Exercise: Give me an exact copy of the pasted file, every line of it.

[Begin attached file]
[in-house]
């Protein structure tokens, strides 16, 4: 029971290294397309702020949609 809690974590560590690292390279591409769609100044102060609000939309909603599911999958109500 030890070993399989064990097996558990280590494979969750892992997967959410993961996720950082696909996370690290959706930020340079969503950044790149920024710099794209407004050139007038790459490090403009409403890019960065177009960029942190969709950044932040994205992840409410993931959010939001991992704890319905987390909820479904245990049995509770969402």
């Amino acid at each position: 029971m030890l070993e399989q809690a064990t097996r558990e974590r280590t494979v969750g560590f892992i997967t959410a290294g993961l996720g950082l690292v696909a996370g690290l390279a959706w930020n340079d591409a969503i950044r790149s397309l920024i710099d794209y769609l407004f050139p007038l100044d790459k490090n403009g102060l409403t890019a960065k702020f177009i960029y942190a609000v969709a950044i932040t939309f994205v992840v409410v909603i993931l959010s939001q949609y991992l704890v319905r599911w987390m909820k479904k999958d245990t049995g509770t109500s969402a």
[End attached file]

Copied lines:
[in-house]
């Protein structure tokens, strides 16, 4: 029971290294397309702020949609 809690974590560590690292390279591409769609100044102060609000939309909603599911999958109500 030890070993399989064990097996558990280590494979969750892992997967959410993961996720950082696909996370690290959706930020340079969503950044790149920024710099794209407004050139007038790459490090403009409403890019960065177009960029942190969709950044932040994205992840409410993931959010939001991992704890319905987390909820479904245990049995509770969402």
């Amino acid at each position: 029971m030890l070993e399989q809690a064990t097996r558990e974590r280590t494979v969750g560590f892992i997967t959410a290294g993961l996720g950082l690292v696909a996370g690290l390279a959706w930020n340079d591409a969503i950044r790149s397309l920024i710099d794209y769609l407004f050139p007038l100044d790459k490090n403009g102060l409403t890019a960065k702020f177009i960029y942190a609000v969709a950044i932040t939309f994205v992840v409410v909603i993931l959010s939001q949609y991992l704890v319905r599911w987390m909820k479904k999958d245990t049995g509770t109500s969402a």